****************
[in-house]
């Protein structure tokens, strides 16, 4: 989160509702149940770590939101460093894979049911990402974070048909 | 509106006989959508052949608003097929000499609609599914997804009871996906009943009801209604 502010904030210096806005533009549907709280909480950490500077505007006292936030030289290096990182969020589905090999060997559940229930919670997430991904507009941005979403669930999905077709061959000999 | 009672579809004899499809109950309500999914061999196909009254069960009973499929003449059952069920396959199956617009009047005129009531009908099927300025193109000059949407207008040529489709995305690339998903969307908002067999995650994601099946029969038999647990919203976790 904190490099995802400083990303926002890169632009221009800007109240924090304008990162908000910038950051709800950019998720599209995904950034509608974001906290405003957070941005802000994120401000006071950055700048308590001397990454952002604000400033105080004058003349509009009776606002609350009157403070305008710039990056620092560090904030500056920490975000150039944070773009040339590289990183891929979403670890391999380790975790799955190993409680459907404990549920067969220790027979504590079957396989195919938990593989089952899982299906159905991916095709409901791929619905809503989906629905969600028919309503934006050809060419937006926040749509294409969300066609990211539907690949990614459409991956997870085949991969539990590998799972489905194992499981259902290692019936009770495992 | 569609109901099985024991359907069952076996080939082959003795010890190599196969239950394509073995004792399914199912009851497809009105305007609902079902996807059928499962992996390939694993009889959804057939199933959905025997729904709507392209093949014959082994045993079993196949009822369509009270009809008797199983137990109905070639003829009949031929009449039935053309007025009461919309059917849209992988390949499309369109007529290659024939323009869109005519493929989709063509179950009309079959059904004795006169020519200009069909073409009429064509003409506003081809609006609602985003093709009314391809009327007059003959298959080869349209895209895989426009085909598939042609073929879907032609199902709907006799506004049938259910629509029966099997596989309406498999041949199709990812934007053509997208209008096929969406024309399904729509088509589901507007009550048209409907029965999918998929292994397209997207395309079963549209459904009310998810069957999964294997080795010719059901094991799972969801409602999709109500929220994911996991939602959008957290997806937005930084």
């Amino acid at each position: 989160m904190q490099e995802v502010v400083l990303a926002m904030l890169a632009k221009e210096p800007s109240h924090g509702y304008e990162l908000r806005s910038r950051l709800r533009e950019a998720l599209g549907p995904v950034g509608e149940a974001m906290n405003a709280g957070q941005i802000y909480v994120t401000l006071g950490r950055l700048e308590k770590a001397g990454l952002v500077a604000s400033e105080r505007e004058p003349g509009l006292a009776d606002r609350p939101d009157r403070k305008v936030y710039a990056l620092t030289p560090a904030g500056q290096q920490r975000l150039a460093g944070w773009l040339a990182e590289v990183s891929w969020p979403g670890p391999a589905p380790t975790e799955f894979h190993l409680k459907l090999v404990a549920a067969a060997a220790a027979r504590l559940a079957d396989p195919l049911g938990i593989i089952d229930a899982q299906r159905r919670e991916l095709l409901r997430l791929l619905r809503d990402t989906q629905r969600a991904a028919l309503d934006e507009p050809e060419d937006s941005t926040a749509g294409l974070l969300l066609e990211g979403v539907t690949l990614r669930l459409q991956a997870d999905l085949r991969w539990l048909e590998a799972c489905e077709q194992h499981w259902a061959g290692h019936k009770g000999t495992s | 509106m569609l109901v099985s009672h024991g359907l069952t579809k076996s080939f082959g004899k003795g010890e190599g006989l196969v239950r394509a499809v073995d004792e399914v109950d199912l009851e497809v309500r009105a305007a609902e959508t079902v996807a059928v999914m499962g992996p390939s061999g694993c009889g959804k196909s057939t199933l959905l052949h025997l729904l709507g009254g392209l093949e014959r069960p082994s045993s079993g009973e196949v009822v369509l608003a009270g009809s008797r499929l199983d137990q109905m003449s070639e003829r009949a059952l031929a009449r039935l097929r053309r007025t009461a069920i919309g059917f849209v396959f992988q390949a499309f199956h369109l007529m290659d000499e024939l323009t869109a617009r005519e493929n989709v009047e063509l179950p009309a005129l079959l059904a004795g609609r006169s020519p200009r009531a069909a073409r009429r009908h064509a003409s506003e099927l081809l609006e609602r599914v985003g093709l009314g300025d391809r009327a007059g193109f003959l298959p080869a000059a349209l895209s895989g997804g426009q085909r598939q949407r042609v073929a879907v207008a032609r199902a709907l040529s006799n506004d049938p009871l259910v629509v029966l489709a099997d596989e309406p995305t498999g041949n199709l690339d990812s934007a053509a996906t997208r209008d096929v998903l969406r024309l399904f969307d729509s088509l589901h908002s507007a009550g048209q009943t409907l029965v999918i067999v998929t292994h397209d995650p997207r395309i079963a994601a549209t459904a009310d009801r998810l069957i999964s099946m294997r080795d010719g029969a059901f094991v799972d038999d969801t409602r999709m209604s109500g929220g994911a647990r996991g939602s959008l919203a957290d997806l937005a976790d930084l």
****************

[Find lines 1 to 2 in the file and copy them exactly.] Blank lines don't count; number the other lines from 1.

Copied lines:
[in-house]
């Protein structure tokens, strides 16, 4: 989160509702149940770590939101460093894979049911990402974070048909 | 509106006989959508052949608003097929000499609609599914997804009871996906009943009801209604 502010904030210096806005533009549907709280909480950490500077505007006292936030030289290096990182969020589905090999060997559940229930919670997430991904507009941005979403669930999905077709061959000999 | 009672579809004899499809109950309500999914061999196909009254069960009973499929003449059952069920396959199956617009009047005129009531009908099927300025193109000059949407207008040529489709995305690339998903969307908002067999995650994601099946029969038999647990919203976790 904190490099995802400083990303926002890169632009221009800007109240924090304008990162908000910038950051709800950019998720599209995904950034509608974001906290405003957070941005802000994120401000006071950055700048308590001397990454952002604000400033105080004058003349509009009776606002609350009157403070305008710039990056620092560090904030500056920490975000150039944070773009040339590289990183891929979403670890391999380790975790799955190993409680459907404990549920067969220790027979504590079957396989195919938990593989089952899982299906159905991916095709409901791929619905809503989906629905969600028919309503934006050809060419937006926040749509294409969300066609990211539907690949990614459409991956997870085949991969539990590998799972489905194992499981259902290692019936009770495992 | 569609109901099985024991359907069952076996080939082959003795010890190599196969239950394509073995004792399914199912009851497809009105305007609902079902996807059928499962992996390939694993009889959804057939199933959905025997729904709507392209093949014959082994045993079993196949009822369509009270009809008797199983137990109905070639003829009949031929009449039935053309007025009461919309059917849209992988390949499309369109007529290659024939323009869109005519493929989709063509179950009309079959059904004795006169020519200009069909073409009429064509003409506003081809609006609602985003093709009314391809009327007059003959298959080869349209895209895989426009085909598939042609073929879907032609199902709907006799506004049938259910629509029966099997596989309406498999041949199709990812934007053509997208209008096929969406024309399904729509088509589901507007009550048209409907029965999918998929292994397209997207395309079963549209459904009310998810069957999964294997080795010719059901094991799972969801409602999709109500929220994911996991939602959008957290997806937005930084």